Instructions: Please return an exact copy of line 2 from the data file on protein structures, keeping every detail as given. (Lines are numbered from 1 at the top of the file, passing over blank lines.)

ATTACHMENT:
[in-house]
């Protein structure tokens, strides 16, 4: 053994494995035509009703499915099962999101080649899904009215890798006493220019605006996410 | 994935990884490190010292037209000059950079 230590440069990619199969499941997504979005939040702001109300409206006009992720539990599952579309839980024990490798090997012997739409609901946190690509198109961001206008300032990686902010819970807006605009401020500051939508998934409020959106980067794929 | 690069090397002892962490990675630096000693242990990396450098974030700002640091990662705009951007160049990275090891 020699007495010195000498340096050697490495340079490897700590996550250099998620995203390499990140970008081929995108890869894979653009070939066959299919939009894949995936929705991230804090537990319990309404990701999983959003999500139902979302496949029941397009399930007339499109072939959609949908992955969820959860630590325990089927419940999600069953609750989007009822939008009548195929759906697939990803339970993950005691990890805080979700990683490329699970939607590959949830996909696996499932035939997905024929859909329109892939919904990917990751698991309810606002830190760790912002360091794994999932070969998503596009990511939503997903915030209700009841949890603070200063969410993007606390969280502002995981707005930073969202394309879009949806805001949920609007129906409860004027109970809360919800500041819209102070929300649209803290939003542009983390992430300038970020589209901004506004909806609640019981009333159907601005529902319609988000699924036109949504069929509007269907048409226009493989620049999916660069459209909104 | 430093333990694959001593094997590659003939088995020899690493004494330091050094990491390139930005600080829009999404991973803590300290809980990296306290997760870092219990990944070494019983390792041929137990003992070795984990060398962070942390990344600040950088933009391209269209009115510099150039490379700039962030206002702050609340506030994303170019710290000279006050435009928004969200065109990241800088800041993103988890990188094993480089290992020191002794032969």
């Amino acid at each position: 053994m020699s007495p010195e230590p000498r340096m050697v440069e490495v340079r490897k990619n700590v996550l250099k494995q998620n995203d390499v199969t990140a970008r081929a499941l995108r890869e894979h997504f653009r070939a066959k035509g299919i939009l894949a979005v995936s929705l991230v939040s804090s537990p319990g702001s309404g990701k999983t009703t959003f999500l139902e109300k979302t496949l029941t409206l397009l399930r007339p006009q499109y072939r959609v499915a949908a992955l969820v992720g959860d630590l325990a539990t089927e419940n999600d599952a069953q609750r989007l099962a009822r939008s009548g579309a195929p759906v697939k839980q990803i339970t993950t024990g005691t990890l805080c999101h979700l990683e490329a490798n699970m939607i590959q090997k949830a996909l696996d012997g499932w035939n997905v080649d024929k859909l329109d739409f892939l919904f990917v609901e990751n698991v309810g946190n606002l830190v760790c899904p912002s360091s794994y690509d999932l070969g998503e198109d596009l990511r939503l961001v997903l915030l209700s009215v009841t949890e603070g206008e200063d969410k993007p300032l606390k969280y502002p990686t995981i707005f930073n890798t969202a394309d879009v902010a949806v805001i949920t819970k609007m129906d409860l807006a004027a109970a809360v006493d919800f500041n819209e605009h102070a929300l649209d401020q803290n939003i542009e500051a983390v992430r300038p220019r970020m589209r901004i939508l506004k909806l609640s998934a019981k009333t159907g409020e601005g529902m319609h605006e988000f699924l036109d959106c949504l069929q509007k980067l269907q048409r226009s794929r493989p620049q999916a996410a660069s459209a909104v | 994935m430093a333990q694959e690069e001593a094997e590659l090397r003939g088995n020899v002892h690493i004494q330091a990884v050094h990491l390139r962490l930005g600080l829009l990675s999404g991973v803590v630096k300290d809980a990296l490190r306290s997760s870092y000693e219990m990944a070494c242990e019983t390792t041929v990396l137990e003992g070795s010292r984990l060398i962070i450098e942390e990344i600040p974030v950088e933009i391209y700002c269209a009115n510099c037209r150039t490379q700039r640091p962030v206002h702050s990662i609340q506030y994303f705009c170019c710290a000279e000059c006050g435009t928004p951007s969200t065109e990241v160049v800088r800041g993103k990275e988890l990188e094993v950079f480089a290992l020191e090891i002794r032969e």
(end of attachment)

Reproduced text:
């Protein structure tokens, strides 16, 4: 053994494995035509009703499915099962999101080649899904009215890798006493220019605006996410 | 994935990884490190010292037209000059950079 230590440069990619199969499941997504979005939040702001109300409206006009992720539990599952579309839980024990490798090997012997739409609901946190690509198109961001206008300032990686902010819970807006605009401020500051939508998934409020959106980067794929 | 690069090397002892962490990675630096000693242990990396450098974030700002640091990662705009951007160049990275090891 020699007495010195000498340096050697490495340079490897700590996550250099998620995203390499990140970008081929995108890869894979653009070939066959299919939009894949995936929705991230804090537990319990309404990701999983959003999500139902979302496949029941397009399930007339499109072939959609949908992955969820959860630590325990089927419940999600069953609750989007009822939008009548195929759906697939990803339970993950005691990890805080979700990683490329699970939607590959949830996909696996499932035939997905024929859909329109892939919904990917990751698991309810606002830190760790912002360091794994999932070969998503596009990511939503997903915030209700009841949890603070200063969410993007606390969280502002995981707005930073969202394309879009949806805001949920609007129906409860004027109970809360919800500041819209102070929300649209803290939003542009983390992430300038970020589209901004506004909806609640019981009333159907601005529902319609988000699924036109949504069929509007269907048409226009493989620049999916660069459209909104 | 430093333990694959001593094997590659003939088995020899690493004494330091050094990491390139930005600080829009999404991973803590300290809980990296306290997760870092219990990944070494019983390792041929137990003992070795984990060398962070942390990344600040950088933009391209269209009115510099150039490379700039962030206002702050609340506030994303170019710290000279006050435009928004969200065109990241800088800041993103988890990188094993480089290992020191002794032969």